While English food typically gets a bad rap, there are certain things that the English do really well when it comes to eating and drinking. They invented the Scotch Egg, they eat a lot of pie and they've made drinking outside part of their daily routine. London is home to some of the best restaurants in the world, other countries -- especially our own -- are imitating the English gastropub at every turn, and hearty, simple fare à la the English Sunday Roast is more fashionable than ever. More and more, the reputation of bad English food is unfair and outdated.
One basic, important food that the English do right is eggs. English eggs look and taste very different from American ones. The yolks are more orange and they taste slightly richer. They also taste fresher and more flavorful than your average American factory farm egg. (We're not talking free range, organic eggs, but the kind that come from chickens stacked in tiny cages.) English eggs are so different than American ones that American eggs would actually be illegal in the UK -- or anywhere in the EU -- and vice versa.
The first distinction is that in the U.S., eggs must be washed in order to be sold commercially. In the UK, however, Grade A eggs -- the kind sold in supermarkets -- must not be cleaned. This is why you might purchase eggs with a little bit of grit and even an occasional feather when you're in the UK. The idea behind the no-wash mandate is that it will encourage good cultivation on farms. "It’s in the farmers’ best interests then to produce the cleanest eggs possible, as no one is going to buy their eggs if they’re dirty,” Mark Williams, Chief Executive of the British Egg Industry Council told Forbes.
The USDA doesn't see it that way. They're concerned with the potential of fecal matter making it from the farm onto the egg, which, being a porous object, could transfer micro-organisms inside the egg. Eggs in the United States must be washed in water a minimum of 90°F. They must then be sprayed with a chemical sanitizer and dried to remove residual moisture that might enable bacteria to penetrate the egg shell. If any moisture is left on the egg, the potential for bacteria is much higher. The U.S. cleaning methods must be followed closely in order for them to work. With such a high risk of bacteria if cleaned improperly, the UK believes cleaning is more trouble than it's worth, Forbes explains. Careless cleaning would be worse than no cleaning.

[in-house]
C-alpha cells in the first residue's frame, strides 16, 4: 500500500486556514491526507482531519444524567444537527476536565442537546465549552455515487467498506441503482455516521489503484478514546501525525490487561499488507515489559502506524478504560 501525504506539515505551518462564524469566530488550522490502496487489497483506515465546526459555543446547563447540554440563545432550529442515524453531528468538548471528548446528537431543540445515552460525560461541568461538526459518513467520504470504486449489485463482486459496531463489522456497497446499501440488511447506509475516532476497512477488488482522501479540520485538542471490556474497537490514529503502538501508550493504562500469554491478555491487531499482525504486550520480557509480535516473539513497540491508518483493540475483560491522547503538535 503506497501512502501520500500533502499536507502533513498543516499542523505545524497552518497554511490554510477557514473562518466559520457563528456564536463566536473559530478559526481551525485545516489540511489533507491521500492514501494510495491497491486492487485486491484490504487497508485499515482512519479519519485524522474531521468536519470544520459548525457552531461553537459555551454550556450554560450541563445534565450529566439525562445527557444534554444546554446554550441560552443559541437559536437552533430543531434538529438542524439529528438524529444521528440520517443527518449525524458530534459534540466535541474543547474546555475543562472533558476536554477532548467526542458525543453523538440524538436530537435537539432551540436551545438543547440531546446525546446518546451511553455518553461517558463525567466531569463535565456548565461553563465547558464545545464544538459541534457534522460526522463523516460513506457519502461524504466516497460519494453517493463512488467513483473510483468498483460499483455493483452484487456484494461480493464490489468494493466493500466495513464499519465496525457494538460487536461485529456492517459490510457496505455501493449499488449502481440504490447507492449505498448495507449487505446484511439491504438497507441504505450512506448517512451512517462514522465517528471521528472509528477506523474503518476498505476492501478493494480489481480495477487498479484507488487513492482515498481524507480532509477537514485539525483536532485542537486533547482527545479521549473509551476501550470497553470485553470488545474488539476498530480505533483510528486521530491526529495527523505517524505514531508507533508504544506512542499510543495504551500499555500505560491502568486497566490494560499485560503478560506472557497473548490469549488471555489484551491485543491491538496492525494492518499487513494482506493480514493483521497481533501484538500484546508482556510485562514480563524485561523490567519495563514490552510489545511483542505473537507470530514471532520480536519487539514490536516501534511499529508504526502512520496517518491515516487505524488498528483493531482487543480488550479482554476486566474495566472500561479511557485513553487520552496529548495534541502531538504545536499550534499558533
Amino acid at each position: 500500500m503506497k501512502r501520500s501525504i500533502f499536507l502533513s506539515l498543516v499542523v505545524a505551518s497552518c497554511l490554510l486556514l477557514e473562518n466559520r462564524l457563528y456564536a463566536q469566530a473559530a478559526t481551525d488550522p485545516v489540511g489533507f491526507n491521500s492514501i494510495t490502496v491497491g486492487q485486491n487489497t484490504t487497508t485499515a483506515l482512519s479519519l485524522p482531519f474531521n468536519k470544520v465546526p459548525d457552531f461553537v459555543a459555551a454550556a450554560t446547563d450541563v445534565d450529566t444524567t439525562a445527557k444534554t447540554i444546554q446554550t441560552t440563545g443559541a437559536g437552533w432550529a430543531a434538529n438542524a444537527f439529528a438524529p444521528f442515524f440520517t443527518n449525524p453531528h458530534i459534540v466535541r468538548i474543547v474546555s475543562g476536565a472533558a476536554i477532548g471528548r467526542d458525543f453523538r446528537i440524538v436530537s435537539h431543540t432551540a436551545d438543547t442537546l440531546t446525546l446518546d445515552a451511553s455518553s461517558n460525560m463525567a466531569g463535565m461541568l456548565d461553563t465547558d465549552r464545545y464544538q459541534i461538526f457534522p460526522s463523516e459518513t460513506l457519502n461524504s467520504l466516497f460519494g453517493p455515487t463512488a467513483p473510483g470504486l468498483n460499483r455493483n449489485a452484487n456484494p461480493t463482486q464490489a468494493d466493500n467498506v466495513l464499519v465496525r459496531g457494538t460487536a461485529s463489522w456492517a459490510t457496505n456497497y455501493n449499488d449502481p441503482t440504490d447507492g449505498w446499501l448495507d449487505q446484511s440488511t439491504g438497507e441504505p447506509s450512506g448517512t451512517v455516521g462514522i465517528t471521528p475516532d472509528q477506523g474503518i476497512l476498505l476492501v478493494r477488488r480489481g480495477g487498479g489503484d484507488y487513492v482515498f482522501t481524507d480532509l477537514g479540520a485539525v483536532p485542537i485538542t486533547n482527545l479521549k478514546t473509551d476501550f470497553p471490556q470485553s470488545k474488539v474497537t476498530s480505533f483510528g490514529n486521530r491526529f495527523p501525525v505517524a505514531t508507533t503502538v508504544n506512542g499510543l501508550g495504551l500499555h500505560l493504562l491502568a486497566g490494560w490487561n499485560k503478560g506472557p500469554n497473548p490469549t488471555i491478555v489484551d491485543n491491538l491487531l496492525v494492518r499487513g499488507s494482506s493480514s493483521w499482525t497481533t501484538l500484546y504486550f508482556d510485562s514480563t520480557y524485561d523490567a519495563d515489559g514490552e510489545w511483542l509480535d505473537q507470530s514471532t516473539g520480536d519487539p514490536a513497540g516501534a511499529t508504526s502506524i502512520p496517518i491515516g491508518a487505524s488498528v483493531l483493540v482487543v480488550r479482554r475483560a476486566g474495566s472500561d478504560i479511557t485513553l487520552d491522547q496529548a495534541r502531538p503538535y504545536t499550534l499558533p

There is also a thin layer called the cuticle that naturally protects the egg, and the EU egg marketing regulations prohibit cleaning eggs in order to keep the cuticle intact. The cuticle protects from contamination and should be left on, they say.
Due to the different washing philosophies, the U.S. and UK also have different storage procedures. If you've ever bought eggs in Europe, you might have noticed that eggs are not refrigerated in the supermarket. In the U.S., however, eggs are always kept in the refrigerated section of the grocery store. The different methods stem from the different washing methods, and more specifically, the potential for moisture on the egg. In the UK, there is the worry that refrigerating eggs before consumers take them home will lead to a change of temperature drastic enough during transportation to cause moisture to collect. If eggs sweat when moved from a cold fridge to a warm car, for example, unnecessary bacteria could form.
Finally, there is the concern of salmonella -- in the U.S., we are instructed to keep eggs in temperatures lower than 40°F because it decreases the risk of salmonella from spreading. In the UK, salmonella isn't a widespread concern because British farmers have been vaccinating their hens against salmonella since the 1990s. While the "drop in salmonella infections in Britain was stunning," according to the New York Times, the FDA has not yet mandated vaccination here in the U.S. Vaccination isn't required by law by in UK either, but necessary if farmers want the red stamp of approval denoting their hens have been vaccinated.
The different washing and storing methods must affect the taste of the eggs, because if you've ever eaten an egg in England, it tastes pretty different! Have you ever had eggs from the UK? Could you taste the difference? Let us know!Follow HuffPost Taste's board Eggs In All Their Glory on Pinterest.
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